A software update from Tesla will bring to the electric cars a new navigation platform that is “light-years ahead of current system,” but when exactly this update will be rolled out is not quite known. Tesla CEO Elon Musk only said “Almost done” on his Twitter account Saturday evening, in response to someone asking him to “fix routing for heavy traffic.”

In December, Musk was replying to another Tesla driver from the Netherlands when he said the navigation system overhaul was being tested before being rolled out in early 2018.

We are already in March, and since the system is still not ready for public release, a lot of Tesla drivers are wondering when they could actually expect the new, improved feature. A discussion on the forum on Tesla’s own website had only a few comments, with only one suggesting some sort of a timeline. And even that, from a member called Dramsey gave an estimate of between three and six months. Another comment by a forum member called RedShift was more critical: “Finally, Elon is changing his forecasts to more concrete data points like ‘almost done’. :-)”

A Tesla hacker called verygreen gave Electrek a preview of what the new system could look like, based on the hacker being able to activate the system in his own car. The new version seems “smoother and more detailed” than the current system, verygreen told the website. How the routing engine would be different is not yet known, though.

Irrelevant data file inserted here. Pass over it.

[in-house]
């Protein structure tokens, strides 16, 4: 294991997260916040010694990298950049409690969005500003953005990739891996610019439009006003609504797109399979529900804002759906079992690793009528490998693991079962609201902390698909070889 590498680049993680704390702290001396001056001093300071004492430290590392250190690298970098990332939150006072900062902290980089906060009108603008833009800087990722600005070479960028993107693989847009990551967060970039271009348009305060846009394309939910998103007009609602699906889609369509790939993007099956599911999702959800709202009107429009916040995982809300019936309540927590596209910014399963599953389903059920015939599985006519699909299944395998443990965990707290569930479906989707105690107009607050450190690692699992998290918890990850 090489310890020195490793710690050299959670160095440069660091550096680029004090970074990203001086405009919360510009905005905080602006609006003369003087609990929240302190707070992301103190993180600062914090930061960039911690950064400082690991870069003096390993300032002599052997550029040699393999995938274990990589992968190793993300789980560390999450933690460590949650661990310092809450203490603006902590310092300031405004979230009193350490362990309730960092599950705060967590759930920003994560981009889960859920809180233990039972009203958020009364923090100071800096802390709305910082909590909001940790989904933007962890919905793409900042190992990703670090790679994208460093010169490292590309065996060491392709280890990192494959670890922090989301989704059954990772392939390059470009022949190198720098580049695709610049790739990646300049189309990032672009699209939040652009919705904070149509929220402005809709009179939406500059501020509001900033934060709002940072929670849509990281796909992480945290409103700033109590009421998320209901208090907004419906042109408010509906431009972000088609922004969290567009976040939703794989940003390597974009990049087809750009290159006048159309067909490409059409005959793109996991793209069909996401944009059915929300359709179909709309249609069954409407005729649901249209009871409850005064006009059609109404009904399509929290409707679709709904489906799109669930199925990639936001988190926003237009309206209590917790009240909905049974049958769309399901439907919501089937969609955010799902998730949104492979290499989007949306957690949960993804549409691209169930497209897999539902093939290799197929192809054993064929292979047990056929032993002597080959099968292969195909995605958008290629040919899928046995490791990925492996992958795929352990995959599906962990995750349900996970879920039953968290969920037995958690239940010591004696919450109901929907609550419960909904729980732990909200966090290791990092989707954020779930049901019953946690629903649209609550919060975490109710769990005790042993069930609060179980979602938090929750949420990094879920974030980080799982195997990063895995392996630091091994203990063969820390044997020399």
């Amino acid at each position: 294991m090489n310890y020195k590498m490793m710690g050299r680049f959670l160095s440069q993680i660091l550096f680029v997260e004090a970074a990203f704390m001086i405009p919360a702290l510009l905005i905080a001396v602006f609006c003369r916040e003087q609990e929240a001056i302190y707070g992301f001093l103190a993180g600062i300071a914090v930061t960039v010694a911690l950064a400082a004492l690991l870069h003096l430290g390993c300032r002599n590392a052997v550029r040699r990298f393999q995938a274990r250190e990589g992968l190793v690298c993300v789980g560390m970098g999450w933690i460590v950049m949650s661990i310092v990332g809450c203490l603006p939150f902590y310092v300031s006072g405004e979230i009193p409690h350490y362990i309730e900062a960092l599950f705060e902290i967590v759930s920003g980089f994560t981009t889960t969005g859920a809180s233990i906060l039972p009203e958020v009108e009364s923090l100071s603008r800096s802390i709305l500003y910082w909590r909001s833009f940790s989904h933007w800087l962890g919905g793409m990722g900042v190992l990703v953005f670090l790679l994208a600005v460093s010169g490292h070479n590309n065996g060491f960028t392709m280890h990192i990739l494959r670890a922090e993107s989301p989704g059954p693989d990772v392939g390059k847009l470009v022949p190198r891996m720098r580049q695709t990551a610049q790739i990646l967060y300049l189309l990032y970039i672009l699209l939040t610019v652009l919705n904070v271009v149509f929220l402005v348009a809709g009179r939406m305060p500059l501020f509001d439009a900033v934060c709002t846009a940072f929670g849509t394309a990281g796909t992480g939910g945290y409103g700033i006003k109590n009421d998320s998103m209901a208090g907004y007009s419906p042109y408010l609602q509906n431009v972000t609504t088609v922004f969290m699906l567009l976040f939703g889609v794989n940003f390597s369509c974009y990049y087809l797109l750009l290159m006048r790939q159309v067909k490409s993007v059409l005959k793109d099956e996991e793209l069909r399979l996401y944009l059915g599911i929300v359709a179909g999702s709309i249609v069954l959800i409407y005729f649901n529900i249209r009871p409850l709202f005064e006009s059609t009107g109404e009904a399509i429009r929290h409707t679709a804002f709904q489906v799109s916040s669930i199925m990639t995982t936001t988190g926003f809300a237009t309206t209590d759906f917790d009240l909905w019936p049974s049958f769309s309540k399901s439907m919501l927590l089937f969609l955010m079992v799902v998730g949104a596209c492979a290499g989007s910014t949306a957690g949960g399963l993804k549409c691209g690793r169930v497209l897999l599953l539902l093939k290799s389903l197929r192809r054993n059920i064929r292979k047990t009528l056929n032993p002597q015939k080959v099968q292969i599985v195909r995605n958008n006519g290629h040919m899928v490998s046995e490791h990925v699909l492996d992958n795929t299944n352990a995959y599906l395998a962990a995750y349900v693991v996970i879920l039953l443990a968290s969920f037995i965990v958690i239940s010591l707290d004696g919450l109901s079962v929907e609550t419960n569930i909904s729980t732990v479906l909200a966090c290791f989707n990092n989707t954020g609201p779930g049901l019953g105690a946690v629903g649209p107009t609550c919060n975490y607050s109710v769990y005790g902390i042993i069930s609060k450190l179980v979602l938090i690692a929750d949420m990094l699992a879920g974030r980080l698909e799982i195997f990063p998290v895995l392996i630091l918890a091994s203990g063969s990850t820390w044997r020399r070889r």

Another tweet from Musk on Saturday revealed the Model 3 — Tesla’s mass-market sedan — still has bugs, and that the company’s software team has not been able to work faster on things like the navigation system because it has been fixing the Model 3 problems. This, despite the fact that the sedan has now been in production for a few months already. Musk, however, said those fixes are “mostly done now”

Musk also said he would add two new features to the list of things to include in future updates, both of which were requested by the same person on Twitter. One of those was to automatically open the cars’ sunroof on hot days to the “vent” position, when parked, so the car wouldn’t feel like a hotbox if parked in the open. The other was to close the sunroof automatically on detection of rain.

The software bugs in Model 3 could be part of the reason why its production has been slow to ramp up. Tesla hopes to get up to 2,500 cars being produced every week by the end of March, with the number slated to go up to 5,000 by end of June. The company also said, in its annual financial results announced early February, that much of its losses in the October-December quarter of 2017 were attributable to the slow production of Model 3. Musk also said Tesla could also roll out the fully-autonomous driving option by July or August 2018.

Tesla shares closed Friday trade on Nasdaq higher by 1.27 percent, outperforming most of the rest of the auto sector.